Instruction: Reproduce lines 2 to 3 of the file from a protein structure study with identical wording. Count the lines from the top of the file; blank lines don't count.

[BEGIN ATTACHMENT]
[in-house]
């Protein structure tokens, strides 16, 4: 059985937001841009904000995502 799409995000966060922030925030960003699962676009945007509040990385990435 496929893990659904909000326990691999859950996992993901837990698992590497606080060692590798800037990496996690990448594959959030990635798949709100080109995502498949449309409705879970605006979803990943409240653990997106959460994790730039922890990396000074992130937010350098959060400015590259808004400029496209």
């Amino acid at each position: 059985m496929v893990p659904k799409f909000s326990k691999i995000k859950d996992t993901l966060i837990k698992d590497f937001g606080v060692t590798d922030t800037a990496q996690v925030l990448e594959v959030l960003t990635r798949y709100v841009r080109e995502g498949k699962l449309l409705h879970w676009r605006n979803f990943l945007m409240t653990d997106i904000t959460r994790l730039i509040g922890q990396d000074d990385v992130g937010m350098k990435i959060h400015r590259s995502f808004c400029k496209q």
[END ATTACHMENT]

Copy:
């Protein structure tokens, strides 16, 4: 059985937001841009904000995502 799409995000966060922030925030960003699962676009945007509040990385990435 496929893990659904909000326990691999859950996992993901837990698992590497606080060692590798800037990496996690990448594959959030990635798949709100080109995502498949449309409705879970605006979803990943409240653990997106959460994790730039922890990396000074992130937010350098959060400015590259808004400029496209």
């Amino acid at each position: 059985m496929v893990p659904k799409f909000s326990k691999i995000k859950d996992t993901l966060i837990k698992d590497f937001g606080v060692t590798d922030t800037a990496q996690v925030l990448e594959v959030l960003t990635r798949y709100v841009r080109e995502g498949k699962l449309l409705h879970w676009r605006n979803f990943l945007m409240t653990d997106i904000t959460r994790l730039i509040g922890q990396d000074d990385v992130g937010m350098k990435i959060h400015r590259s995502f808004c400029k496209q």